Urinary Tract Infection in Febrile Infants Younger Than Eight Weeks of Age
Objective. To assess the usefulness of laboratory parameters, including peripheral white blood cell (WBC) count, C-reactive protein (CRP) concentration, erythrocyte sedimentation rate (ESR), and microscopic urinalysis (UA), for identifying febrile infants younger than 8 weeks of age at risk for urinary tract infection (UTI), and comparison of standard UA and hemocytometer WBC counts for predicting the presence of UTI.
Methods. A total of 162 febrile children <8 weeks of age were enrolled in this prospective study. All underwent clinical evaluation and laboratory investigation, including WBC count and differential; ESR; CRP; blood culture; a lumbar puncture for cell count and differential, glucose level, protein level, Gram stain, and culture; and a UA and urine culture. All urine specimens were obtained by suprapubic aspiration and microscopically analyzed with standard UA as well as with hemocytometer WBC counts. Quantitative urine cultures were performed. Sensitivity, specificity, accuracy, likelihood ratios, and receiver operating characteristic (ROC) curves were determined for each of the screening tests.
Results. There were 22 positive urine culture results of at least 100 colony-forming unit/mL. Eighteen of these 22 patients were males, and all were uncircumcised. There were significant differences for pyuria ≧5 WBCs/hpf, pyuria ≧10 WBC/μL, CRP >20 mg/L, and ESR >30 mm/hour between culture-positive and culture-negative groups (P < .05). The ROC area for hemocytometer WBC count, standard UA, peripheral WBC count, ESR, and CRP concentration were .909 ± .045, .791 ± .065, .544 ± .074, .787 ± .060, and .822 ± .036, respectively. The ROC curve analysis indicates that the CRP, ESR, and standard UA were powerful but imperfect tools with which to discriminate for UTI in potentially infected neonates. Hemocytometer WBC counts had the highest sensitivity, specificity, accuracy, and likelihood ratios for identifying very young infants with positive urine culture results. For all assessments, hemocytometer WBC counts were significantly different, compared with the standard urinalysis. ESR, CRP, and peripheral WBC counts were not helpful in identifying UTI in febrile infants.
Conclusion. UTI had a prevalence of 13.6% in febrile infants <8 weeks of age. The CRP, ESR, and standard UA were imperfect tools in discriminating for UTI, and the sensitivity of these laboratory parameters was relatively low. Hemocytometer WBC count was a significantly better predictor of UTI in febrile infants.
- urinary tract infection
- standard urinalysis
- hemocytometer white blood cell counts
- receiver operator characteristic curves
Urinary tract infection (UTI) is a frequent serious bacterial infection in young infants.1 UTI is often associated with vesicoureteral reflux or urinary tract obstruction,2 conditions associated with a higher risk of recurrent UTI.3 Moreover, UTI is believed to be the leading cause of renal scarring,4,,5 one of the most common causes of end-stage renal disease in children.6,,7
The presumptive diagnosis of UTI in children is often based on the results of microscopic urinalysis (UA), and most infections remain undiagnosed if tests are not performed routinely to detect them. Febrile infants <8 weeks of age are frequently admitted for rigorous diagnostic examinations, including consideration of UTI, and for administration of parenteral antibiotics for treatment of possible serious bacterial infection. The evaluation and management of febrile infants remain controversial. Previous studies have attempted to identify those febrile infants at risk for serious bacterial infection using data ranging from clinical impressions to the use of multiple laboratory examinations.8–12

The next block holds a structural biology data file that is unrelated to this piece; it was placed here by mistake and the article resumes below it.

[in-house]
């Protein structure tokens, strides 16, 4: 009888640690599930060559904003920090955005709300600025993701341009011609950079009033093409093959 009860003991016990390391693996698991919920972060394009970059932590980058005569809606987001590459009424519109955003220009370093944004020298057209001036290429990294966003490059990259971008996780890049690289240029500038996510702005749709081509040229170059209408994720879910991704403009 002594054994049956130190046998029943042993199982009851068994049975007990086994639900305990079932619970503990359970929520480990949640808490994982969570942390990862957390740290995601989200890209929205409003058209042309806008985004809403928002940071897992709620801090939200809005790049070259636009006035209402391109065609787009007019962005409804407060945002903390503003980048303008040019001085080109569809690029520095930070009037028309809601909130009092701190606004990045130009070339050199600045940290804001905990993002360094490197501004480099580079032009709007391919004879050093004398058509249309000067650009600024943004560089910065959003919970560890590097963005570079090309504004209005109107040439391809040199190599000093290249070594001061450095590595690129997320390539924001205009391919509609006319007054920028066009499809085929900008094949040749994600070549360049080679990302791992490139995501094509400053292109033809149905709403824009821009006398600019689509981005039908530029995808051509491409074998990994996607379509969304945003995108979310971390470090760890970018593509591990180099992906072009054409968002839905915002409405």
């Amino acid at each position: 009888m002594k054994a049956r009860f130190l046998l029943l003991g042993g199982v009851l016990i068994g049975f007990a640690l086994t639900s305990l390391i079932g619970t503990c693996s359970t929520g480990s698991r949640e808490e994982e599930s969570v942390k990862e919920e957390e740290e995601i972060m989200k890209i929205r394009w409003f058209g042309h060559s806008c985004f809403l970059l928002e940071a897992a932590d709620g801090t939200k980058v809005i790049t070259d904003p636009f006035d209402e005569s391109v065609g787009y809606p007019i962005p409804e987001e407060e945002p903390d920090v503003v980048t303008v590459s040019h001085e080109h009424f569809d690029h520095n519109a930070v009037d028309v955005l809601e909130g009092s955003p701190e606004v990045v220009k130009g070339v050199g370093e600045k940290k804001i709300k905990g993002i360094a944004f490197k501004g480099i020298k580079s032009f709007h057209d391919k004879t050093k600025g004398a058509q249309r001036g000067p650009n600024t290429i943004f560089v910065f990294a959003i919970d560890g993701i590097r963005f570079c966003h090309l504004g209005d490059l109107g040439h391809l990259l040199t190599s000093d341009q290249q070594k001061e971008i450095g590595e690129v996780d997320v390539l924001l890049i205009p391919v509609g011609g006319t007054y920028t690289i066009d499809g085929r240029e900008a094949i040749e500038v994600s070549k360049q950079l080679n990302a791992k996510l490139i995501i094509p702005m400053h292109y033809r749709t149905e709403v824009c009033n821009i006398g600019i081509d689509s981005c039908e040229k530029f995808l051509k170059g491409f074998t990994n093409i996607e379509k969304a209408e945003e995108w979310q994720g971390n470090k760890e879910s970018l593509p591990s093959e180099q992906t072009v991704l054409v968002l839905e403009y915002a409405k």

Microscopic UA in pediatric primary care facilities is often performed on centrifuged specimens and reported as cells per high-power microscopic field (hpf), that is, a standard UA. The sensitivity, specificity, and positive predictive value of the standard UA are so low that only a third to half of patients with positive urine culture results can be identified correctly.13–15Dukes16,,17 described a more accurate microscopic analysis of uncentrifuged urine performed with a hemocytometer and reporting cells per cubic millimeter, herein referred to as hemocytometer white blood cell (WBC) counts. Stamm18 defined pyuria as the presence of ≧10 WBCs/μL in uncentrifuged urine and found it to be very sensitive, identifying 96% of symptomatic adult patients with bacteriuria of ≧1000 colony-forming unit (CFU)/mL.
The present study was undertaken to evaluate a group of febrile infants younger than 8 weeks of age 1) to assess the usefulness of the WBC count, C-reactive protein (CRP) concentration, erythrocyte sedimentation rate (ESR), and UA for identifying infants at risk for UTI; and 2) to compare standard WBC counts and hemocytometer WBC counts in identifying very young infants with positive urine culture results.
We prospectively studied all febrile (rectal temperature >38°C) infants younger than 8 weeks of age who presented to the Pediatric Clinic or Emergency Department of Mackay Memorial Hospital (MMH), from September 1, 1997, through August 31, 1998. All infants were hospitalized. Infants who had received an antibiotic agent or who had undergone suprapubic bladder aspiration or bladder catheterization within 24 hours were excluded.
Every infant underwent a history and physical examination, and a full evaluation for sepsis was performed, including peripheral WBC count and differential; ESR; CRP; blood culture; a lumbar puncture for cell count and differential, glucose level, protein level, Gram stain, and culture; and a UA and urine culture. Blood, urine, and cerebrospinal fluid specimens were cultured using standard media and techniques. Blood samples were cultured on aerobic, anaerobic, and hypertonic media. Stool specimens were cultured when indicated.